DISNEY

On March 20, the Walt Disney Company completed its acquisition of 20th Century Fox, thus making Disney the biggest, most powerful, most unkillable behemoth in the media landscape, and strategically positioning it for the upcoming launch of Disney+, a Netflix-rivaling subscription streaming service. Eight days later, the newly engorged corporation released Dumbo, a live-action remake of one of its oldest and most beloved cartoon properties.

I can’t actually believe that this new Dumbo is, in fact, a direct commentary on Disney’s far-reaching corporate tentacles and a pointed allegory of what happens when a little whiff of magic gets subsumed by big-money interests. And yet, here Dumbo is—a strange, lumbering, overcooked thing that takes a sweet, slender story about a flying elephant and blows it out to jumbo proportions, all while delivering a meta-text precisely about why such an undertaking is a misguided and morally corrupt idea.

And it’s directed by, of all people, Tim Burton, a genuinely gifted visual stylist who conjured up some brilliant stuff before selling his talents, over and over, to the highest bidders (including, notably, Disney, for whom Burton did the 2010 live-action remake of Alice in Wonderland, one of the most successful and awful movies ever made).

Burton seems to be atoning for his past cinematic sins with this Dumbo, even as he commits a few new ones. The result is a truly bizarre artifact in which artistic vision collides with corporate slurry-making, with both fully visible on screen.

DISNEY

The story of the 1941 Dumbo, which was barely over an hour long, is told more or less in its entirety during the new Dumbo’s first half—with a few judicious edits, like the racist crows, and the memorable interlude where Dumbo drinks champagne and hallucinates “Pink Elephants on Parade.” (Those pink elephants survive in an unnecessary bubble-blowing sequence that halts the movie for two minutes, although Dumbo does not get drunk this time.)

There are quite a few new additions, though, including Colin Farrell as a soldier who returns from the war to pick up his old job at the circus, where his motherless children are waiting. One of the first things he says to his kids is “Sorry,” although it’s unclear if he’s apologizing for their mom dying or for the fact he’s now missing an arm.

Those kids, unfortunately, are soft-boiled eggs that drag the movie down every time they’re on-screen. There’s two of them, although I’m not sure why, when one would’ve made just as much sense—the girl’s identifying trait is that she likes “science,” while the boy isn’t provided with one at all. Fortunately, they’re offset by Danny DeVito, who plays the tawdry little circus’ ringmaster, and he’s just flat-out great in this, especially when he's being outsmarted by the tiny monkey that lives in his desk. The computer-generated Dumbo, too, is cute and expressive—about as good as it could be, considering how horribly it could have gone awry.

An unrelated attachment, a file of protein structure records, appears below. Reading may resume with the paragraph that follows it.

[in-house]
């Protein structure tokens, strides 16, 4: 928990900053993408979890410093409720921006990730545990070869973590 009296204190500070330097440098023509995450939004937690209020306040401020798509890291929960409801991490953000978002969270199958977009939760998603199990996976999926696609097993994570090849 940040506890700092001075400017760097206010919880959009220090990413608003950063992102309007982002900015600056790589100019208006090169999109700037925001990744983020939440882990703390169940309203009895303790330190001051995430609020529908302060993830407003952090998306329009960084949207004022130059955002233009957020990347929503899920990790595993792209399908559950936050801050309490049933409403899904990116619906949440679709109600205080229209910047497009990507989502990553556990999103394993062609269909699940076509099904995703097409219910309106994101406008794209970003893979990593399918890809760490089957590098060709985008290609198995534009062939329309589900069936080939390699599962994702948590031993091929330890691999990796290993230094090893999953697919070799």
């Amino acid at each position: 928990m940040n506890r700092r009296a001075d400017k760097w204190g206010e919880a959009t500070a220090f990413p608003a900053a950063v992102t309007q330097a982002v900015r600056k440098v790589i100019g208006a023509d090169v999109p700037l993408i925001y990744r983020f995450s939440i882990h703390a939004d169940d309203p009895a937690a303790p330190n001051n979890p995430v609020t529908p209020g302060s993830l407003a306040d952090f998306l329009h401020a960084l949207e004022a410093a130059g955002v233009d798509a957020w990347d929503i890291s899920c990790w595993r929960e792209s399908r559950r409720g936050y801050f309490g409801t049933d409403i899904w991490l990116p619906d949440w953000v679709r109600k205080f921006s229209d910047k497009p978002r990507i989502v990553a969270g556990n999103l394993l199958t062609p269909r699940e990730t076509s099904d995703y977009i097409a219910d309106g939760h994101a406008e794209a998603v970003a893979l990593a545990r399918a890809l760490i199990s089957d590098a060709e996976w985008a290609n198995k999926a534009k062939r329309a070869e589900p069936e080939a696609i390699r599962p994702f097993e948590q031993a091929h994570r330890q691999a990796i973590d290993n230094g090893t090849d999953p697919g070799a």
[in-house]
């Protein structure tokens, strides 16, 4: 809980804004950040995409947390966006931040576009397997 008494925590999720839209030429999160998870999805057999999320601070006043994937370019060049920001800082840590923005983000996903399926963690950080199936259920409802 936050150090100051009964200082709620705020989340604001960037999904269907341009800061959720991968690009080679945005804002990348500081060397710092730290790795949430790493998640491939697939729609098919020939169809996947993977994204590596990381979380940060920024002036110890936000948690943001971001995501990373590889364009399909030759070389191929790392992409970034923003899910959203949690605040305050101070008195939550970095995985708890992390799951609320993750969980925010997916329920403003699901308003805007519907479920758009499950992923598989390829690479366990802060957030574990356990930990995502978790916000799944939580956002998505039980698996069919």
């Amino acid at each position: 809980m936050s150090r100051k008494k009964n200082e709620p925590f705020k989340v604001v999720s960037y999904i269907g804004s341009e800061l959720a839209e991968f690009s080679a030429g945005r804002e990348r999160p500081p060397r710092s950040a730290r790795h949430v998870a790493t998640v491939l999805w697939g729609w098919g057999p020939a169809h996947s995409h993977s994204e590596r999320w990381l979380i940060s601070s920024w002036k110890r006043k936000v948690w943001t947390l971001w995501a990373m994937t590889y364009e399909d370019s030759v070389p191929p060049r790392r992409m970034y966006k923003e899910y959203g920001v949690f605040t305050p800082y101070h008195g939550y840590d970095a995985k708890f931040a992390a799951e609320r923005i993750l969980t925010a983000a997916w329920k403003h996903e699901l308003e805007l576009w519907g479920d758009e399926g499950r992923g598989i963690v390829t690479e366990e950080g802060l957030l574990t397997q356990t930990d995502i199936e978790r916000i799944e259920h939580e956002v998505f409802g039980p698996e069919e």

The second half of Burton’s Dumbo is a new concoction altogether, in which Michael Keaton buys DeVito’s circus so he can put little flying Dumbo in the center ring of his Dreamland, a gigantic circus-slash-theme park. Dreamland is, unmistakably, meant to represent Disneyland and the assorted Disney parks across the globe. It’s also a canvas for Burton to unleash his trademark visual flair, and he makes Dreamland a diabolically enchanted, demented place with more nooks and crannies than can fit into the movie. (Indeed, it feels like large swaths of exposition were cut, as we only really get a chance to explore the most interesting corners of Dreamland during a hectic, climactic action sequence.)

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This second half of Dumbo is, as you might have guessed, overstuffed to a fault, with unnecessary plot complications in order to pad out a very slim story. The most unnecessary addition is probably Eva Green's trapeze artist, who's assigned to ride on Dumbo’s back, as if a flying elephant on its own isn’t enough of an attraction. Better is Alan Arkin, who turns turns up as an investor in the circus, and he spends the entire time glaring around the set as though nobody told him there would be CGI to fill in all the gaps. And boxing announcer Michael Buffer makes a strange, brief cameo; if you think Burton and Disney are above having him shout, “Let’s get ready for Dumboooooooo,” you are sorely mistaken.

Still, some sparkles of magic remain. DeVito is fantastic, and Keaton’s villainous performance is wild and fascinating—his scenes with DeVito are pure gold. And Burton’s spiky, madcap visions keep this family movie from congealing into treacle. To be sure, this new Dumbo is a deeply weird, hugely imperfect movie, and it's confused and off-putting for much of its runtime. But, against the odds, there’s a genuine thrill every time this updated, ungainly little elephant takes flight. recommended

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